The Galveston Daily News from Galveston, Texas on July 4, 1999 · Page 8
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July 4, 1999

The Galveston Daily News from Galveston, Texas · Page 8

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Galveston, Texas
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Sunday, July 4, 1999
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Page 8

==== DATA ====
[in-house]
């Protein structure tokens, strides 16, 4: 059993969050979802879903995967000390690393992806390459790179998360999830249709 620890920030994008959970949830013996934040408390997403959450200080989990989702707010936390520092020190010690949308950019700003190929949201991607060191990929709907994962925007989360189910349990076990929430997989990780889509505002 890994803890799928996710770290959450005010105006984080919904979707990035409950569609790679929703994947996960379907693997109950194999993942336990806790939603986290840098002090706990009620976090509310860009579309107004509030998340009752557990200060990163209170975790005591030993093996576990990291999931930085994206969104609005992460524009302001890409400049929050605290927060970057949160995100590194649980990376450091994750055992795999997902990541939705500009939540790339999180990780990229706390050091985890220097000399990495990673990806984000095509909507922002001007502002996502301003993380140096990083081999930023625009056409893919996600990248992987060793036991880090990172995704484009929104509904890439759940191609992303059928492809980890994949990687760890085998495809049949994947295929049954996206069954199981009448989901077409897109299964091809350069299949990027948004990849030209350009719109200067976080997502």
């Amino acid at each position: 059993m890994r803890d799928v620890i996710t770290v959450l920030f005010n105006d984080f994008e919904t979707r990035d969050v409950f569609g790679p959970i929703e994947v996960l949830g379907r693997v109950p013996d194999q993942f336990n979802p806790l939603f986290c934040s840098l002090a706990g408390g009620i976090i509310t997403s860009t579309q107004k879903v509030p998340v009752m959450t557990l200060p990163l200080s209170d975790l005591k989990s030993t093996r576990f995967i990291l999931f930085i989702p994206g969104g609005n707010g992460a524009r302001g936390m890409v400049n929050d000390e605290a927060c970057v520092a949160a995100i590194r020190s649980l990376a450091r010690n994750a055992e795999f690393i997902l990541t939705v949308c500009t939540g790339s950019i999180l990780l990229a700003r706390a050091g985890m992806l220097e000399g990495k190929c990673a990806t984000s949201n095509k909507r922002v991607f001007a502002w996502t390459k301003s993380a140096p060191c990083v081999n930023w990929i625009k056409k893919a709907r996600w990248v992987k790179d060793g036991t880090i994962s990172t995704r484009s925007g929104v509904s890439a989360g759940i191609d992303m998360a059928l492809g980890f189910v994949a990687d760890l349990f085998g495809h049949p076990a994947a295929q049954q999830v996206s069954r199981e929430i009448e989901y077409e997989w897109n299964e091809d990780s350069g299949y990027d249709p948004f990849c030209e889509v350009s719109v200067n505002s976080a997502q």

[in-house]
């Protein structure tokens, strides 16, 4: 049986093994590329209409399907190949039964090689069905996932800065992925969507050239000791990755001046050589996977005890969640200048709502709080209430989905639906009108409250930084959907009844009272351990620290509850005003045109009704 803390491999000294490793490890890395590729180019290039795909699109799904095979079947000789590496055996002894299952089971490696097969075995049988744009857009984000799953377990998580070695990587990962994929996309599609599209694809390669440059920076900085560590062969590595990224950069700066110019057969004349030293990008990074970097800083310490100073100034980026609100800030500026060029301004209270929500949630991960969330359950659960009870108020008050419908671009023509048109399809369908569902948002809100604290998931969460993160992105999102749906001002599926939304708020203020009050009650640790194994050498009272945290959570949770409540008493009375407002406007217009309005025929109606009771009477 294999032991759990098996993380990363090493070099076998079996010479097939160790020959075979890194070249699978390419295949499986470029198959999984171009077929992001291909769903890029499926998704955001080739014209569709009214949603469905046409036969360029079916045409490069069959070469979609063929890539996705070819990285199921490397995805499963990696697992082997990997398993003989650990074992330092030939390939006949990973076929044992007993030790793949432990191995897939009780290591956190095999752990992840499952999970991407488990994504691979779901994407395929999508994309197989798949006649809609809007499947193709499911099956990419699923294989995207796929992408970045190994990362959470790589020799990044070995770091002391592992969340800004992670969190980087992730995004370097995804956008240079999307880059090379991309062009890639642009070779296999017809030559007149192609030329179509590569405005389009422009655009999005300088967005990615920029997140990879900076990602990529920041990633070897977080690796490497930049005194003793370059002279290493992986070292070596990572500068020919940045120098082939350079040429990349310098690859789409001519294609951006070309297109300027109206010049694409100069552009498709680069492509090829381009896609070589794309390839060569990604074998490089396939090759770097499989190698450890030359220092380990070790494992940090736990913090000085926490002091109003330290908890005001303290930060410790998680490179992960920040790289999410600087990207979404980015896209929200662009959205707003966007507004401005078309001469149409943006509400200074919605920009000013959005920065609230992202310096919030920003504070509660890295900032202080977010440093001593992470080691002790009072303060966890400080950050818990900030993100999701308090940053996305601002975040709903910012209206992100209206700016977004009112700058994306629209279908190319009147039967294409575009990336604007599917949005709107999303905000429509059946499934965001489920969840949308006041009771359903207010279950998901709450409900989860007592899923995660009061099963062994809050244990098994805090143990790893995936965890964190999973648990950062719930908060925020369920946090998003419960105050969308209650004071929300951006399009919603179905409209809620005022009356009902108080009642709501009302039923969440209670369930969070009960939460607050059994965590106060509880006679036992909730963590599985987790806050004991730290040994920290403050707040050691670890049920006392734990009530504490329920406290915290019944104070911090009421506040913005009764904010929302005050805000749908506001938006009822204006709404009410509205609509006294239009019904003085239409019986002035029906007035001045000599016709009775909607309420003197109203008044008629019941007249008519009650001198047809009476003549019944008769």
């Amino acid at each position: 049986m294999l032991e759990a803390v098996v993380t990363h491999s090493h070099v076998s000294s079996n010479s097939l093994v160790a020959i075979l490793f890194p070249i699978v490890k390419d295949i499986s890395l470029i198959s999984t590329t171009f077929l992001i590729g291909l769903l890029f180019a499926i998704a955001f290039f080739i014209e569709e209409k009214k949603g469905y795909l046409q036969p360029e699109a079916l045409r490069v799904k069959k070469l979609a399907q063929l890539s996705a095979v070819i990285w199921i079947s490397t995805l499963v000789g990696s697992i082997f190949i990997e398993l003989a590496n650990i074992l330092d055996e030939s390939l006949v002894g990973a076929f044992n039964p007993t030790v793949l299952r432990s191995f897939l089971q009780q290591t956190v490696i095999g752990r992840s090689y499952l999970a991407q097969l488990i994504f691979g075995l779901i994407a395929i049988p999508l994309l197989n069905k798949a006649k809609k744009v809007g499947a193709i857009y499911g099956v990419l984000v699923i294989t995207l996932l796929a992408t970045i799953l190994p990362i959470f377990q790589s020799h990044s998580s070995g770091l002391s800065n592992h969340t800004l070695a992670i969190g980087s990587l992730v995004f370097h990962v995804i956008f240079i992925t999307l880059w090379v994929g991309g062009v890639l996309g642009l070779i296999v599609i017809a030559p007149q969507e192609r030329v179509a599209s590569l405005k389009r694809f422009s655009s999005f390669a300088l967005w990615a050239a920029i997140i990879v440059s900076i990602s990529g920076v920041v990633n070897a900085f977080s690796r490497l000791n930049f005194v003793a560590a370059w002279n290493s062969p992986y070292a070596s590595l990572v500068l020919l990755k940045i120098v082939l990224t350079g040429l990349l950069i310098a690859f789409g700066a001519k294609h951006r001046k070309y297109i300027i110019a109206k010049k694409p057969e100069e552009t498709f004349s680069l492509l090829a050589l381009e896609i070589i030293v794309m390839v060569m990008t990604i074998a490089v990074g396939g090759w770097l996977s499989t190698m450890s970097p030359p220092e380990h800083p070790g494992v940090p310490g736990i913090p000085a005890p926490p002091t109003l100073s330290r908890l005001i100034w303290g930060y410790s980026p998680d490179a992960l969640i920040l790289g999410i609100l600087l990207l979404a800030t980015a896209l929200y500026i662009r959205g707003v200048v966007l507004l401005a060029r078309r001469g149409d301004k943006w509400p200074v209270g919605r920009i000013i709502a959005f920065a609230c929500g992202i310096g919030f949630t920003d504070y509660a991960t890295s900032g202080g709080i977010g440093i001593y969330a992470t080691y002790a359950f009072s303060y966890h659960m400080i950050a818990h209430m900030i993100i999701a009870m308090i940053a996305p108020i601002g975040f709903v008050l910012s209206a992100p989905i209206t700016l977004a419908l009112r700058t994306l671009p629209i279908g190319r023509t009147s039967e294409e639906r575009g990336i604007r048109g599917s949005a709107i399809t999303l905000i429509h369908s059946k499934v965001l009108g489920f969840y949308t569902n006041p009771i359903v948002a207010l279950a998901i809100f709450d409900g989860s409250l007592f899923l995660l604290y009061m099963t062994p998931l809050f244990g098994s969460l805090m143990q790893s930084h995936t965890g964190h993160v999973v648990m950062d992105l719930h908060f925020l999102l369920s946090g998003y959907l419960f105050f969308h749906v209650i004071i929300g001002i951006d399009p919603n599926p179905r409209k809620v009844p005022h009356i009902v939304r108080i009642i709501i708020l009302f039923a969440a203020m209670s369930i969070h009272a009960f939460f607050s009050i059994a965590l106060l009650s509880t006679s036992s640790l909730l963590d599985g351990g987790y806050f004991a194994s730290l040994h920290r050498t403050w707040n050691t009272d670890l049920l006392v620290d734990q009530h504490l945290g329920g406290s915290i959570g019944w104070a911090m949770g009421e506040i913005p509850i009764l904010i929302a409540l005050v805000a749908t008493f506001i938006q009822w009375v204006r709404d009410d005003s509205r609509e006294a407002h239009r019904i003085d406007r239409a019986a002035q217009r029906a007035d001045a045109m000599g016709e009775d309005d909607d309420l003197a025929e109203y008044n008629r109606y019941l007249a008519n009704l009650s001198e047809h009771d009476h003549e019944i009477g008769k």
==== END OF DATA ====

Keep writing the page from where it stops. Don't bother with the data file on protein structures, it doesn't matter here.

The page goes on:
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GALVESTON COUNTY, TEXAS SUNDAY, JULY 4, 1999 I)\n.vNi-:\\s A9 Milton Continued from Page Al of operations to reconstruct a face that had burned away, and he needed a place to wait for the surgeries ahead. But as Milton learned to wink with a new eyelid and surgeons planned to sculpt a new nose, he was rebuilt in a different way — he found a family. Becky Gates, who first met Milton last year on a mission trip, is the godmother. The Eev. Ray Pinard, who oversees his daily activities, the father. The young patients staying at the Ronald McDonald House, his siblings. And his neighbors at Edgewater became grandparents, all 110 of them. Milton's life in El Salvador, if it taught him to expect much of anything, didn't teach him to expect this. Pinard, the pastoral care director at Edgewater, tells a hard story of street living and farm work gleaned from Milton and an older friend. When he was 8, Milton began working on coffee plantations around his hometown of Turin, El Salvador. A tractor explosion four years later left him with mostly scar tissue — permanently pocked and wrinkled skin — above the waist. With an unknown mother and a frequently absent father, his employers and friends got him the medical help they could. The physicians in the capital city of San Salvador, though, were unable to do much for a boy whose face fire had taken. Milton doesn't remember much after the explosion. "It was like I was asleep," he said in Spanish, with Pinard translating. He bounced from house to street to house until he was 14, when Gates first saw him, on the street, last August. The scar tissue on his neck was so thick then that he couldn't move his head, and his eyes were so cloudy he could barely make out shapes. Gates called Shriners Burns Institute in Galveston, and the new extended family began. "They said, Tfou get him here, and we'll take care of him, 1 " Pinard said. "It's their willingness that got this done." Gates convinced American Airlines to donate plane tickets to Houston for Milton and a friend. A passport was issued, and the Lions Club donated a cornea for the first operation. Stefan Trocme, an opthal- mologist at the University of Texas Medical Branch, performed for free the surgery that restored sight to Milton's left eye soon after he arrived last December. The right, damaged beyond repair, will be replaced by what Milton calls a "disposable eye" in the next few weeks. "He's telling me everything A Every weekday morning, Milton quickly grooms himself and heads to Shriners Burns Institute. M ilton moved in as a guest of the Moody House, free of charge. To make Milton's stay more comfortable, his new grandparents donated the kind of amenities any young bachelor would want —an easy chair, a two- seat sofa, a television and a microwave. he sees now," Pinard said, with a laugh. Each of Milton's operations, five so far, need at least 60 days recovery time. There's always the possibility his face won't accept the skin transplanted.from his thigh or that an infection will break out unannounced. So Milton needed a long-term place to live. He stopped first at the Ronald McDonald House, where families can stay while their relatives receive hospital treatment. There he met his new older brother and weekend house manager, Derrick Flyr. Flyr said Milton didn't talk much until a party to celebrate his 15th birthday in January showed that his new family loved him. "I think that's where he woke up," Flyr said. "I don't think he'd ever been given anything before." Milton spent three weeks meeting younger people like himself, Spanish speakers who needed treatment at Shriners orUTMB. When he had stayed as long as house rules allowed, he left A Milton waits for a ride from his guardian, Ray Pinard. He'd love a new bike and the independence ft would bring. A Milton reads a story about Pecos Bill during an afternoon lesson at Shriners Burns Institute. his newfound younger siblings with the promise to return. With at least a year of operations and recovery ahead, Milton's godmother, Gates, had asked Strawbridge United Methodist Church in Kingwood to find a more permanent residence. The church, connected with Pinard through the Methodist program "Volunteers in Mission," gave Edgewater a call. Milton had a home. "Our board said, 'By all means,'" Pinard said. Pinard became his legal guardian, and Milton moved in as a guest of the Moody House, free of charge. To make Milton's stay more comfortable, his new grandparents donated the kind of amenities any young bachelor would want — an easy chair, a two- seat sofa, a television and a microwave. He added at least one bit of atmosphere himself: a picture of two parrots near his living room window. Even though he insists he's not homesick, the artist says the birds remind of him of El Salvador. Seven months after he first came to Galveston, Milton has a pretty well-defined daily routine. In the morning, corn flakes and orange juice. Rnard says that his adopted son thought for a long time that the cereal was all Americans ate. "And spaghetti," Milton says. On the day that Milton could not make himself unseen in the Moody House lobby, he waited for Pinard to drive him to UTMB for one of his frequent check-ups. The healing from the last operation — the insertion of a balloon underneath Milton's Everyone who sees Milton this morning, and every morning, knows the 15-year- old from El Salvador. It's not so much the patch over his eye or the brace around his neck that makes him conspicuous, say friends, but his aura. scalp to stretch the remaining ^ healthy skin over burned areas w — was hindered when Milton bumped his head a few days 9 before. But Milton spends much of £ his time these days looking for more than the physical healing £ that first brought him here. He recently began classes to A learn math and reading, two skills he didn't pick up in El A Salvador because he never ™ went to school. And he's volun- ^ teering whenever he can at ^ Edgewater and the Ronald Me- _ Donald House. ™ "They just follow him around," Flyr said of Milton's 9 younger siblings at the McDonald house. "He's like the Pied Piper." "They follow me around because I treat them right," Milton said. Milton does whatever a normal house volunteer would — mostly changing sheets and taking out the trash, Flyr said. He's also begun collecting international money from his younger brothers and sisters. So far, bills from'Mexico, Guatemala and Honduras fill his wallet. His latest project is a push for a bicycle. He usually can find someone to drive him home after the long hours he keeps at the Ronald McDonald House, Pinard said, but he's hoping for a little more freedom. "A young guy, he needs some wheels," Flyr said. The operations almost have taken a back seat in Milton's new life. His routine, and his family, are the focus. "I feel like I am at home," Milton said. A Mlrton learns numbers In English during a game of cards at his afternoon lesson. When he was 8, Milton began working on coffee plantations around his hometown of Turin, El Salvador. A tractor explosion four years later left him with mostly scar tissue — permanently pocked and wrinkled skin — above the waist. With an unknown mother and a frequently absent father, his employers and Mends got him the medical help they could. The physicians in the capital city of San Salvador, though, were unable to do much for a boy whose face fire had taken. Becky Gates called Shriners Burns Institute in Galveston, and the new extended family began. i Every weeknight, Milton volunteers at the Ronald McDonald House. Photos by Nicole Fruge